Diversity – an opportunity or a failure? Jewish schools in the Second Republic of Poland
What was the idea of a „Jewish national school” after 1918? Did the schooling system aim to prepare young Jews for a life in Poland or Palestine, or perhaps groom them to be “citizens of the world”? A lecture on diversity within the Jewish education system in interwar Poland to be delivered by Anna Szyba, an expert on culture and translator.
9 May (Thursday), 6PM, free admission
The school system in the Second Republic of Poland allowed Jewish children to attend both public and private schools with Polish, Hebrew or Yiddish as the language of instruction. Following the rebirth of the independent Polish state, there were hundreds of new private schools founded by Jews. The vision of a school system for this particular minority was far from homogenous, due to both lack of a satisfactory offer for Jewish children within the public education system, and a vibrant political life.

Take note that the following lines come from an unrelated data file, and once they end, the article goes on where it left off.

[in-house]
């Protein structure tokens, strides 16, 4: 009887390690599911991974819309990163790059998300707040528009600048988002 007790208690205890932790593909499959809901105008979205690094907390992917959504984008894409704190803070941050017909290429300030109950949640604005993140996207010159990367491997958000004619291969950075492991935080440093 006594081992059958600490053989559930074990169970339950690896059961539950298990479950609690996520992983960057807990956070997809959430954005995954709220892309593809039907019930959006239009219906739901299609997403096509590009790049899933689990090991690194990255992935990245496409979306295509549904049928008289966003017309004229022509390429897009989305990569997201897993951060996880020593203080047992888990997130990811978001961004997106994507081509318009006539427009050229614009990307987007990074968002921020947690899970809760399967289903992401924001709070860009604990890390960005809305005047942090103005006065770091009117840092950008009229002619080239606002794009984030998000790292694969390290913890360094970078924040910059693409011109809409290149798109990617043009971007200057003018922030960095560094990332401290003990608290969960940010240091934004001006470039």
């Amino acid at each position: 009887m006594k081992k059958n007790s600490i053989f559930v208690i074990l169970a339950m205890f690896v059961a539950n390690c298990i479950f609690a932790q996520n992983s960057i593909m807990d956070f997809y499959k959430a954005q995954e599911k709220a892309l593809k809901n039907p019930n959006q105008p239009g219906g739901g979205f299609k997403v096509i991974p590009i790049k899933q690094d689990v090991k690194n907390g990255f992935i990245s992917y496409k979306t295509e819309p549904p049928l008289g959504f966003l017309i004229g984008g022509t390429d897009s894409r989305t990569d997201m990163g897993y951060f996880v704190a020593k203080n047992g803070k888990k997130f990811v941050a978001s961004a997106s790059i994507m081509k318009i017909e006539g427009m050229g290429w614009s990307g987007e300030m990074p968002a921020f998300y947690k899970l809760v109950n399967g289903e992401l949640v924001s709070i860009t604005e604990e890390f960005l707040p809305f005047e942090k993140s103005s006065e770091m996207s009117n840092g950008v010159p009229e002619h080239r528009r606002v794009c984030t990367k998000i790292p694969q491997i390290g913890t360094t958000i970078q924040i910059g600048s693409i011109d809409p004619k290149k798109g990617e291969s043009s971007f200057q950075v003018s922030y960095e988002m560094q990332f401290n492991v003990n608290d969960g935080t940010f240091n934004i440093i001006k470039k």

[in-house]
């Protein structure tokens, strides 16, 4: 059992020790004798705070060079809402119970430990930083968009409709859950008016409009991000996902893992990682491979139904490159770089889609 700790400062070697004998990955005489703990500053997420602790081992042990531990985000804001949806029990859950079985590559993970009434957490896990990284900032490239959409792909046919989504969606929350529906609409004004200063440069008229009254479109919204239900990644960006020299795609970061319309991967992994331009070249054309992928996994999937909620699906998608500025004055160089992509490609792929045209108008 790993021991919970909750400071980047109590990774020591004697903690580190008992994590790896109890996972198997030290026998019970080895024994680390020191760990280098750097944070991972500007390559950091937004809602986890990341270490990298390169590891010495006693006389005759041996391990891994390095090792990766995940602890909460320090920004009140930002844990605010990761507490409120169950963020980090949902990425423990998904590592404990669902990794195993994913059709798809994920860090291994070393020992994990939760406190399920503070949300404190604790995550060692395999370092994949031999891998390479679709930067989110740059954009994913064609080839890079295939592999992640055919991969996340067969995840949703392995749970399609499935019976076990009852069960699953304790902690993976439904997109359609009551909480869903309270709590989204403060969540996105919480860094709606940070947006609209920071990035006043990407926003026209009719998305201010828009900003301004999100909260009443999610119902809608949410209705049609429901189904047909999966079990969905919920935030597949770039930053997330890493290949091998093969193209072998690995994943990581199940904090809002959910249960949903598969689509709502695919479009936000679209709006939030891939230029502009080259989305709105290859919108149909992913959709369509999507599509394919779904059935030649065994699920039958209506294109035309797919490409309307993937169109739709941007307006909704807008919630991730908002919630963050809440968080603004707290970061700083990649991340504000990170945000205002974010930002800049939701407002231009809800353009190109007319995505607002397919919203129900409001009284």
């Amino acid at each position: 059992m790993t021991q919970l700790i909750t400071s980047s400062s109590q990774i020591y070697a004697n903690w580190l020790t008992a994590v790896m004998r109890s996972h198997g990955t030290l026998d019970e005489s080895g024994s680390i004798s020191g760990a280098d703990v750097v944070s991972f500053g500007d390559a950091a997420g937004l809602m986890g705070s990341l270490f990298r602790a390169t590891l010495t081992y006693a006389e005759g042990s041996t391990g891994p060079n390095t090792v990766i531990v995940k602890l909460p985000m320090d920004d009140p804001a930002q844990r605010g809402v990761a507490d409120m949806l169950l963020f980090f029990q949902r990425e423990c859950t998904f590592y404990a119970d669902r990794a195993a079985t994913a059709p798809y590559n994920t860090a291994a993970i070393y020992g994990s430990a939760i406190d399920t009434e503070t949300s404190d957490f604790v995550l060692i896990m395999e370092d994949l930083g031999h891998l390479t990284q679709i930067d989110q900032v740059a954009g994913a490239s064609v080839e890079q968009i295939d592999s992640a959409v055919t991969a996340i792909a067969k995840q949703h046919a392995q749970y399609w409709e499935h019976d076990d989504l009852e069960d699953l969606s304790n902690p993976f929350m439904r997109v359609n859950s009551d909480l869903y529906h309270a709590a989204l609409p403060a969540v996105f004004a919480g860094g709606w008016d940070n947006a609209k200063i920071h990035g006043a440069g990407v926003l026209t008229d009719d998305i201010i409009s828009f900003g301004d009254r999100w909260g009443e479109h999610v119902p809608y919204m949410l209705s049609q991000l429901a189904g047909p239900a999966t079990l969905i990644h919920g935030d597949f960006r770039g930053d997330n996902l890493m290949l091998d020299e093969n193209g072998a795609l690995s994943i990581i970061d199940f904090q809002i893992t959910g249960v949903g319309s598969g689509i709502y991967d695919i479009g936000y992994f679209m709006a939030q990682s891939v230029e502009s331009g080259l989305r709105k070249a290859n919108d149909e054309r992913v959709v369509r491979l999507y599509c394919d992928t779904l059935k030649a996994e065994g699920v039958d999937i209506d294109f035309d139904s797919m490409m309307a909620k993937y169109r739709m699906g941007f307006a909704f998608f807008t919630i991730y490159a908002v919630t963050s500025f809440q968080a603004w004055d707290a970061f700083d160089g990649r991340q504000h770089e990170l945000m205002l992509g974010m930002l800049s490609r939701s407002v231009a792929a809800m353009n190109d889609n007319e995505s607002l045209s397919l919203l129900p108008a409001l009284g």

There was a consensus with regard to the necessity of establishing a “Jewish national school,” but there were as many ideas of what it should be like as there were Jews in Poland. What was the native language of Jewish children? What was their tradition and culture? Were schools supposed to prepare them to be citizens of Poland, Palestine, or perhaps “citizens of the world”? What was the role of religion within such a school? These are merely some of the questions that social and political activists had to face while striving to establish a modern Jewish school.
A diversity within the Jewish education system in the interwar Poland offers us an opportunity to ponder over the role of schooling in bolstering or rejecting one’s identity and culture. It also allows us to seek answers to the question posed by Jewish politicians in the 1930s: was the lack of one homogenous system of Jewish schools an opportunity for or a failure of the Jewish minority in Poland?
Anna Szyba is an expert on culture, translator from Yiddish, coach at the Forum of Dialogue Between the Nations, and a doctoral candidate at the Freien Universität Berlin. Her research involves the analysis of the impact of “new pedagogy” on educational methods employed at the schools within the Central Jewish School Organization (TSISHO) in the interwar period.
Lecture will be delivered in Polish.
The event accompanies the exhibition In King Matt’s Poland. The 100th Anniversary of Regaining Independence.